Congressional Hearings on Islamic Extremism Will Be Counterproductive

Representative Peter King, Chair of the House of Representatives Homeland Security Committee, has scheduled hearings on Islamic extremism to begin March 10.  There is no benefit to holding these hearings, which will in some ways be counterproductive.

1.  Everybody already knows the world-wide problems caused by Islamic extremism.  The hearings will not reveal anything new.  It will just make it appear that we are picking on the vast majority of Muslims who are not violent extremists.

2.  This is a public relations opportunity for Muslims, if reasonable Muslims testify they are just trying to peacefully coexist and live the American dream, like most American Christians, Jews, and atheists.  It is unfair and discriminatory to pick on a whole class of people because of the actions of a few.  This public relations opportunity is there for them even if (which I don’t believe) 90 percent of them would blow up airliners if they had the chance.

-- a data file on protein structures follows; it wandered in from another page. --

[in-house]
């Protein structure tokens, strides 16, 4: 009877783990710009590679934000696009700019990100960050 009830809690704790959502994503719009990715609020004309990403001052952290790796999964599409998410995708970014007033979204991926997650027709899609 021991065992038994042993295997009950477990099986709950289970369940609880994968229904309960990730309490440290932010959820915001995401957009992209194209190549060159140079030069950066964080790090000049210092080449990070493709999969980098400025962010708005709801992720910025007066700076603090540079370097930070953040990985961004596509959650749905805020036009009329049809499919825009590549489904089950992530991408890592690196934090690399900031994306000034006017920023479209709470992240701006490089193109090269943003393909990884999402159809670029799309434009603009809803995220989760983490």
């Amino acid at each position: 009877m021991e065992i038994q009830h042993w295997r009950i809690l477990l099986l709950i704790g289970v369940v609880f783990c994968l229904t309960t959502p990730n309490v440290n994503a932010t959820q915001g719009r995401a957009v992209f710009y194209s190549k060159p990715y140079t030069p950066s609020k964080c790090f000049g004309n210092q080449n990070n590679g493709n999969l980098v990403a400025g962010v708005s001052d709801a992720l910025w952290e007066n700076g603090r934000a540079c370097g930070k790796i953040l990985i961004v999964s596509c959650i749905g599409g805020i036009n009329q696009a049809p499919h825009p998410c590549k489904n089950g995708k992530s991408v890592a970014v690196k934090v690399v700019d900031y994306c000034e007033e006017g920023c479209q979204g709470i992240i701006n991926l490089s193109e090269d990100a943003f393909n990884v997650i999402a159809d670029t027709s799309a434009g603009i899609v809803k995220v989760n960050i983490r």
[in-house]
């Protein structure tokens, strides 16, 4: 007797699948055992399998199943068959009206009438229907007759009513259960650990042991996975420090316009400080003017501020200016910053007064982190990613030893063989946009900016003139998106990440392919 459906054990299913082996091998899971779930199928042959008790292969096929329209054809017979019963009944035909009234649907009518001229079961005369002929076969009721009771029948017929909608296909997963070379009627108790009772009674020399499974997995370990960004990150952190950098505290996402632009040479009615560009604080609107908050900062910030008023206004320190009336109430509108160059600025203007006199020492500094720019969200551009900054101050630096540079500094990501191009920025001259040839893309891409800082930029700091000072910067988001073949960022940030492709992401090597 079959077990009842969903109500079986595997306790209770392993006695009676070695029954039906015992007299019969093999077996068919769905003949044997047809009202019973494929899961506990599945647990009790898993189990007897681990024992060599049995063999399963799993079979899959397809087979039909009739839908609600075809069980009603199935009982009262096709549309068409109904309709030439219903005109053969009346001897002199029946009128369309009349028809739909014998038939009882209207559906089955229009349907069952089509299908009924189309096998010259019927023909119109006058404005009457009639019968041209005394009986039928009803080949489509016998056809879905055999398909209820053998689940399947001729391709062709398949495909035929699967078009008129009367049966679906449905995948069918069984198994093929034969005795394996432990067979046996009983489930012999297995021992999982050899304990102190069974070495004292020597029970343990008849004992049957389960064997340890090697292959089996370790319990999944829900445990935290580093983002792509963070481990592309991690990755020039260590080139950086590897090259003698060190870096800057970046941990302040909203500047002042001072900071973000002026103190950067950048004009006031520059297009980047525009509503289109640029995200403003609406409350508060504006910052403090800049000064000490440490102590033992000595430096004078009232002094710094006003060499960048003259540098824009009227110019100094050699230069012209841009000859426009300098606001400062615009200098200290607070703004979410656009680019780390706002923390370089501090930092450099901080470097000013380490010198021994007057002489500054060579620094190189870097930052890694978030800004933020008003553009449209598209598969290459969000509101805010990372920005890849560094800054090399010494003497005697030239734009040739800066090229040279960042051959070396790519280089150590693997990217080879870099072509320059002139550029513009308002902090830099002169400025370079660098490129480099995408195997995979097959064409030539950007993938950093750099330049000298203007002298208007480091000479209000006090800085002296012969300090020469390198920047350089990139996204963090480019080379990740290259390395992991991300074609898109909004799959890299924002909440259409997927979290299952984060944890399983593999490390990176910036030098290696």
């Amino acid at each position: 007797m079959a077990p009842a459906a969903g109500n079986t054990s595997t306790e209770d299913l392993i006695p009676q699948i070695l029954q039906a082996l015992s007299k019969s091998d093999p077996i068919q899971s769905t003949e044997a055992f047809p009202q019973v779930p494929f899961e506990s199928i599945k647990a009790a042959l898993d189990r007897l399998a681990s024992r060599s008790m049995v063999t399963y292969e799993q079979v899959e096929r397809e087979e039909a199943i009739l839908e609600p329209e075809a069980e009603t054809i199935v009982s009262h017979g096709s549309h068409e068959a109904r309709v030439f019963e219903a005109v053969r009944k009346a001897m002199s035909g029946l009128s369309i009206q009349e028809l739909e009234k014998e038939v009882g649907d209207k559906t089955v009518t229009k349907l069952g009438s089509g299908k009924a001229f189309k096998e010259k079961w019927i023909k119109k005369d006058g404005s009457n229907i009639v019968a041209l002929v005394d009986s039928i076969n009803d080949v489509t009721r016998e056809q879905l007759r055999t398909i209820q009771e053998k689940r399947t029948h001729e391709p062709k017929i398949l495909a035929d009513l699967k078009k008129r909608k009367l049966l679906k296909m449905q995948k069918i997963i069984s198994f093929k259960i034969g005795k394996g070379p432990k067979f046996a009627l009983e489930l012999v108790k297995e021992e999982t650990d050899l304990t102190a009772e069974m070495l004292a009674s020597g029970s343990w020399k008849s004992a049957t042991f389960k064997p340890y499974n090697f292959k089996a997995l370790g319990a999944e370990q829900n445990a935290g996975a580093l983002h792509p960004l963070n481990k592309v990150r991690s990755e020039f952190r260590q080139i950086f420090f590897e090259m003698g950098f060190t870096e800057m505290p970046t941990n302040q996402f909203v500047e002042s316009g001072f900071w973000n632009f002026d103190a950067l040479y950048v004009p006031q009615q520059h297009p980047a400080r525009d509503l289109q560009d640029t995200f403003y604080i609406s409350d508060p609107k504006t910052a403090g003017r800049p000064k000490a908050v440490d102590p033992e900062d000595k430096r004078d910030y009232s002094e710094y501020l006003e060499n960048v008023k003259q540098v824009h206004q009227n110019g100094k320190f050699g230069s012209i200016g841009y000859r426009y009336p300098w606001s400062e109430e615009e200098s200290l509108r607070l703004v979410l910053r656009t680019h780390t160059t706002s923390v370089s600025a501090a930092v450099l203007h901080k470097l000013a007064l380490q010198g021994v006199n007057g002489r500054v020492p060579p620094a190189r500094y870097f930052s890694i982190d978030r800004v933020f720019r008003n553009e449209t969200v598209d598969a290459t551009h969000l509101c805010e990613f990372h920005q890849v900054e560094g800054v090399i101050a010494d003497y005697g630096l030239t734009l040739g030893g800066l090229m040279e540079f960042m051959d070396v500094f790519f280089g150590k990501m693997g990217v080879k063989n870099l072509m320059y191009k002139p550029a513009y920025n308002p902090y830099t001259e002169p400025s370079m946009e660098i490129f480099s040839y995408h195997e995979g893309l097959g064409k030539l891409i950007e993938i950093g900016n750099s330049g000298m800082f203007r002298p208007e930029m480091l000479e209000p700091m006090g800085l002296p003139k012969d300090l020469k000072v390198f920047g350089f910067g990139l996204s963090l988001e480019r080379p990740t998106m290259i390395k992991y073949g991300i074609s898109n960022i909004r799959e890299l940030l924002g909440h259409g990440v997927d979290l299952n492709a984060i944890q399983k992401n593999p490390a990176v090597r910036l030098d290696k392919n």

3.  In a society based on the principle of individual liberty, we treat people as individuals, not members of a group.  These principles support individuals’ responsibility for their own actions, and do not hold some responsible for the behavior of others who are members of their group.  The whole idea behind these hearings is collectivist and anti-libertarian.

Randall G. Holcombe is Research Fellow at the Independent Institute and DeVoe Moore Professor of Economics at Florida State University. His Independent books include Housing America: Building Out of a Crisis (edited with Benjamin Powell); and Writing Off Ideas: Taxation, Foundations, and Philanthropy in America .
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